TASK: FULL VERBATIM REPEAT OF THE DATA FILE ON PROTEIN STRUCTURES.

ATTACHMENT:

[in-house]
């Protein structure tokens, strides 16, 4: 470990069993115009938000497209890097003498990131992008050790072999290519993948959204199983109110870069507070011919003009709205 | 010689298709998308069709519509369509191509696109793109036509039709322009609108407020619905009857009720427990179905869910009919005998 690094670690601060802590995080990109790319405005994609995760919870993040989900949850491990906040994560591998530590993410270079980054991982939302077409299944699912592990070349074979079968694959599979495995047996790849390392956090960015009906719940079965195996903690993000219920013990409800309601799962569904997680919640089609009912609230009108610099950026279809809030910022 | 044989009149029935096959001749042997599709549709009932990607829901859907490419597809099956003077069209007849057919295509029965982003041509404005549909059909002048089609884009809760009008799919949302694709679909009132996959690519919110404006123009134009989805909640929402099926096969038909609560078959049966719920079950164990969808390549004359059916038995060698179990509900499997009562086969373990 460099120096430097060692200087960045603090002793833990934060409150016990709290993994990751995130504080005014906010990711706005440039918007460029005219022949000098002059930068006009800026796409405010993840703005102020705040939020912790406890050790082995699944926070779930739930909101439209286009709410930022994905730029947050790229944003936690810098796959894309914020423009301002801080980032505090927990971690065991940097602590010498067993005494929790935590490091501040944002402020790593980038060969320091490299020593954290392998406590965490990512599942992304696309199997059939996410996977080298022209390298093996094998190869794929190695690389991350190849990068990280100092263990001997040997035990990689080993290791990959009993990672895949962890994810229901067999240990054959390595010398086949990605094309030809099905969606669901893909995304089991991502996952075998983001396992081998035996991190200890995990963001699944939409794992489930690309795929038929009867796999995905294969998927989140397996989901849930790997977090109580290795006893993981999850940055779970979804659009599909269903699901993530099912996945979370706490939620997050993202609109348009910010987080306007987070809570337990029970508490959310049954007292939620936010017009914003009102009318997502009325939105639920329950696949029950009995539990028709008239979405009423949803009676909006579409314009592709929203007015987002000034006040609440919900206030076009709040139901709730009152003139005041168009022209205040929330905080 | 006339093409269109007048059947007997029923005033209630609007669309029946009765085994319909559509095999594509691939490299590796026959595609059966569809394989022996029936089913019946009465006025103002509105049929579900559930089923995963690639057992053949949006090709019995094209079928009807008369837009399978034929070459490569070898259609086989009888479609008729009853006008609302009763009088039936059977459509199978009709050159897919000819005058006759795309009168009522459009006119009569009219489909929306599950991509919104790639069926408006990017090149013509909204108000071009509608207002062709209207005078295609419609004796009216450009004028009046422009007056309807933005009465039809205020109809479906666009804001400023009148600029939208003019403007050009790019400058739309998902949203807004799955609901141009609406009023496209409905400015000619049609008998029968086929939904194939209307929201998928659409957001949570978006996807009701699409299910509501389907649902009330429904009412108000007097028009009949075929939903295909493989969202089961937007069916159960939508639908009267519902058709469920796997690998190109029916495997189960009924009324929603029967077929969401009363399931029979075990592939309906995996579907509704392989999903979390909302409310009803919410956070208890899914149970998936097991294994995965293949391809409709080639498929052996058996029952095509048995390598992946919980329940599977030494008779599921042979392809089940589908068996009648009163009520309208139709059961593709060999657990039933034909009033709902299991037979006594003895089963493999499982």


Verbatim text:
[in-house]
């Protein structure tokens, strides 16, 4: 470990069993115009938000497209890097003498990131992008050790072999290519993948959204199983109110870069507070011919003009709205 | 010689298709998308069709519509369509191509696109793109036509039709322009609108407020619905009857009720427990179905869910009919005998 690094670690601060802590995080990109790319405005994609995760919870993040989900949850491990906040994560591998530590993410270079980054991982939302077409299944699912592990070349074979079968694959599979495995047996790849390392956090960015009906719940079965195996903690993000219920013990409800309601799962569904997680919640089609009912609230009108610099950026279809809030910022 | 044989009149029935096959001749042997599709549709009932990607829901859907490419597809099956003077069209007849057919295509029965982003041509404005549909059909002048089609884009809760009008799919949302694709679909009132996959690519919110404006123009134009989805909640929402099926096969038909609560078959049966719920079950164990969808390549004359059916038995060698179990509900499997009562086969373990 460099120096430097060692200087960045603090002793833990934060409150016990709290993994990751995130504080005014906010990711706005440039918007460029005219022949000098002059930068006009800026796409405010993840703005102020705040939020912790406890050790082995699944926070779930739930909101439209286009709410930022994905730029947050790229944003936690810098796959894309914020423009301002801080980032505090927990971690065991940097602590010498067993005494929790935590490091501040944002402020790593980038060969320091490299020593954290392998406590965490990512599942992304696309199997059939996410996977080298022209390298093996094998190869794929190695690389991350190849990068990280100092263990001997040997035990990689080993290791990959009993990672895949962890994810229901067999240990054959390595010398086949990605094309030809099905969606669901893909995304089991991502996952075998983001396992081998035996991190200890995990963001699944939409794992489930690309795929038929009867796999995905294969998927989140397996989901849930790997977090109580290795006893993981999850940055779970979804659009599909269903699901993530099912996945979370706490939620997050993202609109348009910010987080306007987070809570337990029970508490959310049954007292939620936010017009914003009102009318997502009325939105639920329950696949029950009995539990028709008239979405009423949803009676909006579409314009592709929203007015987002000034006040609440919900206030076009709040139901709730009152003139005041168009022209205040929330905080 | 006339093409269109007048059947007997029923005033209630609007669309029946009765085994319909559509095999594509691939490299590796026959595609059966569809394989022996029936089913019946009465006025103002509105049929579900559930089923995963690639057992053949949006090709019995094209079928009807008369837009399978034929070459490569070898259609086989009888479609008729009853006008609302009763009088039936059977459509199978009709050159897919000819005058006759795309009168009522459009006119009569009219489909929306599950991509919104790639069926408006990017090149013509909204108000071009509608207002062709209207005078295609419609004796009216450009004028009046422009007056309807933005009465039809205020109809479906666009804001400023009148600029939208003019403007050009790019400058739309998902949203807004799955609901141009609406009023496209409905400015000619049609008998029968086929939904194939209307929201998928659409957001949570978006996807009701699409299910509501389907649902009330429904009412108000007097028009009949075929939903295909493989969202089961937007069916159960939508639908009267519902058709469920796997690998190109029916495997189960009924009324929603029967077929969401009363399931029979075990592939309906995996579907509704392989999903979390909302409310009803919410956070208890899914149970998936097991294994995965293949391809409709080639498929052996058996029952095509048995390598992946919980329940599977030494008779599921042979392809089940589908068996009648009163009520309208139709059961593709060999657990039933034909009033709902299991037979006594003895089963493999499982």